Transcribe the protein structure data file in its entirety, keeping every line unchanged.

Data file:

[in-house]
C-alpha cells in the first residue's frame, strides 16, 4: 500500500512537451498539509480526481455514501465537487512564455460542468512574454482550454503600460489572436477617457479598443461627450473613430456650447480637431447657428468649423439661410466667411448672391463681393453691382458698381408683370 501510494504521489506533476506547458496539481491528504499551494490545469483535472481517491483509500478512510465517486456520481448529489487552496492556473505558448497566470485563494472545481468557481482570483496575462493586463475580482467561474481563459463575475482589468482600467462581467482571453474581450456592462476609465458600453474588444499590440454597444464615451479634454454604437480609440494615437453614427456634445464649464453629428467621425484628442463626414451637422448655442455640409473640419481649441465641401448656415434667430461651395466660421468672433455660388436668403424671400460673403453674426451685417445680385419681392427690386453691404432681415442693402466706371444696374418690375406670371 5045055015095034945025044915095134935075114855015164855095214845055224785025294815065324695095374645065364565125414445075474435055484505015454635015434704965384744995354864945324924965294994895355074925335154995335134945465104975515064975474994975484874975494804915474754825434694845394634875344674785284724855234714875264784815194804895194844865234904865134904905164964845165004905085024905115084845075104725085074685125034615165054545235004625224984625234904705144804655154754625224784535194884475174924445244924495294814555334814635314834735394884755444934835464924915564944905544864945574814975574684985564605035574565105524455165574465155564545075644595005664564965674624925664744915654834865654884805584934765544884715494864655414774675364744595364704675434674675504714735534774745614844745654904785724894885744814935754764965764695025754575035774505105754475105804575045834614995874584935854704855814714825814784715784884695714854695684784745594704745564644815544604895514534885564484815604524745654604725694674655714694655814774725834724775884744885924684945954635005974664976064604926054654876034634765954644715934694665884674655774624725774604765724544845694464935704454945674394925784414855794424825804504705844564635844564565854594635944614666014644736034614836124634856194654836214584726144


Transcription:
[in-house]
C-alpha cells in the first residue's frame, strides 16, 4: 500500500512537451498539509480526481455514501465537487512564455460542468512574454482550454503600460489572436477617457479598443461627450473613430456650447480637431447657428468649423439661410466667411448672391463681393453691382458698381408683370 501510494504521489506533476506547458496539481491528504499551494490545469483535472481517491483509500478512510465517486456520481448529489487552496492556473505558448497566470485563494472545481468557481482570483496575462493586463475580482467561474481563459463575475482589468482600467462581467482571453474581450456592462476609465458600453474588444499590440454597444464615451479634454454604437480609440494615437453614427456634445464649464453629428467621425484628442463626414451637422448655442455640409473640419481649441465641401448656415434667430461651395466660421468672433455660388436668403424671400460673403453674426451685417445680385419681392427690386453691404432681415442693402466706371444696374418690375406670371 5045055015095034945025044915095134935075114855015164855095214845055224785025294815065324695095374645065364565125414445075474435055484505015454635015434704965384744995354864945324924965294994895355074925335154995335134945465104975515064975474994975484874975494804915474754825434694845394634875344674785284724855234714875264784815194804895194844865234904865134904905164964845165004905085024905115084845075104725085074685125034615165054545235004625224984625234904705144804655154754625224784535194884475174924445244924495294814555334814635314834735394884755444934835464924915564944905544864945574814975574684985564605035574565105524455165574465155564545075644595005664564965674624925664744915654834865654884805584934765544884715494864655414774675364744595364704675434674675504714735534774745614844745654904785724894885744814935754764965764695025754575035774505105754475105804575045834614995874584935854704855814714825814784715784884695714854695684784745594704745564644815544604895514534885564484815604524745654604725694674655714694655814774725834724775884744885924684945954635005974664976064604926054654876034634765954644715934694665884674655774624725774604765724544845694464935704454945674394925784414855794424825804504705844564635844564565854594635944614666014644736034614836124634856194654836214584726144